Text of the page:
With a 1920x1080 IPS Alpha panel, picture quality is excellent, and there is a very wide viewing angle. The BBC HD channel looks amazing, and SD channels didn’t fare too badly on the whole, both using the built in tuners and with component interfacing from a Freeview PVR.
Easy access to TV broadcast options
Panasonic makes much of its 100Hz intelligent frame technology, and it certainly seems to smooth out the jerkiness of scrolling text or sideways camera movements. We’re less convinced by the Dynamic picture mode, which seemed to over-saturate the colours. An Eco setting adjusts to ambient lighting, and seems to do so without too much interference with the picture quality.
Contrast is excellent, with deep blacks that look convincing, with plenty of detail still visible in shadowed areas. The set coped very well with extremes, such as explosions, in a range of test content. Most settings stay with the particular input, so you can have overscanning turned on for an SD source, for instance, and off for your Blu-ray player.
Sound is reasonable, but not excellent. There are preset choices for speech and music, as well as adjustments for bass, treble and balance, together with an option to say how far the set is from the wall. You can also adjust the relative volume for each channel or input, which is a good touch.
Less successful are some of the ‘surround’ modes. ‘V-Audio ProSurround’ adds reverb that just sounded nasty to us, though the other modes do make the soundstage appear wider. You’ll better off, using the digital or phono outputs to feed a signal to your HiFi – slimline sets are never going to deliver a truly satisfying bass.
Freesat's EPG does offer a favourites option to filter out unwanted channels
Unlike other Freesat sets, the Ethernet port’s not restricted just to the forthcoming iPlayer, which is due to be available from the ‘red button’ interactive services this autumn. Panasonic’s own VieraCast service provides weather, market information from Bloomberg, plus access to Picasa and YouTube. There are sports clips from Eurosport too, and German news from Tageschau.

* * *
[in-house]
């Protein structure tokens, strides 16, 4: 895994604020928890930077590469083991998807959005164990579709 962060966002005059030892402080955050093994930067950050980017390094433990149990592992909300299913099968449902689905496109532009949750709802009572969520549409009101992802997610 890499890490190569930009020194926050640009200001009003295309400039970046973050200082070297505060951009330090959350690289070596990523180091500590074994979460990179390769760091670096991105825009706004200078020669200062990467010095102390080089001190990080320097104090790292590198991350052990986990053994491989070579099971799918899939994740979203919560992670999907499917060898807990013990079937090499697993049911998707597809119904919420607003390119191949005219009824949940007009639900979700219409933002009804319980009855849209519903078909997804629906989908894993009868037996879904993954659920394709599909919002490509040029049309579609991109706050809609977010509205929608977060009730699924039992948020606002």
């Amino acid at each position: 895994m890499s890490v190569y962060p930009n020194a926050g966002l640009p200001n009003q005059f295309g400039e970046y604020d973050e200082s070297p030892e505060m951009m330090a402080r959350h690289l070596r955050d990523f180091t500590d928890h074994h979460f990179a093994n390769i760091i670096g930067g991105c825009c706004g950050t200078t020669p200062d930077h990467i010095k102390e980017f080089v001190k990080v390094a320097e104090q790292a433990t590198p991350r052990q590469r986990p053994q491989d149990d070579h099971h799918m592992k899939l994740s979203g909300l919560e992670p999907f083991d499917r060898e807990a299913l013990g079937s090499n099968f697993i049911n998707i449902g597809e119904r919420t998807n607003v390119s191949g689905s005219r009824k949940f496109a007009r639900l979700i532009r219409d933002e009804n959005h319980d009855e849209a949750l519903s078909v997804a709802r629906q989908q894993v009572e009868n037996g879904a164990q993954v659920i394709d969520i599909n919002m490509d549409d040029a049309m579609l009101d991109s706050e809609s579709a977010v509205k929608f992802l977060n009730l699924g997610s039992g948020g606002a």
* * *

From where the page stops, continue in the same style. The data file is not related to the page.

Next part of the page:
Integrated Freeview receivers will be a bit of a burden next year, as more of the general public will start wanting to do DVB-T2, as Freeview HD becomes available in more than the pilot transmitter areas.
Hopefully, by then, the Humax and Topfield PVR offerings will be reasonably mature- early commercial availability of consumer T2 receivers ramping up slowly in the second half of this year and all.
Paris, because.. well, why not?
I looked very closely at this machine before deciding that time shift capacity is crucial. I eventually bought a fairly basic Freeview TV (Toshiba) and an HDsat enabled PVR (Topfield). It's not as elegant as the TV that can do (nearly) everything, but it does mean that I can watch what I want when I want. Will trade up when Panasonic adds a hard disk to the already impressive spec.
Still missing one thing...
My LG TV has a built-in hard disk recorder, so I can do all those PVR tricks without needing a separate box.
Now that, combined with a twin freesat tuner and twin DVB tuner and all those other input modes would be pretty much complete
@ Tony Smith, David Paul Morgan
Yep, entirely correct, it's done on a 'red button' basis where HD content is available.
I think, but am not certain, that the Freesat EPG includes an icon to indicate that this is the case for a particular program, but I can't currently check as I am at work!
@David Paul Morgan
IIRC, ITV HD content is broadcast on an as-and-when basis rather than as a separate channel.
Push the red button to activate it when a programme says there's an HD version.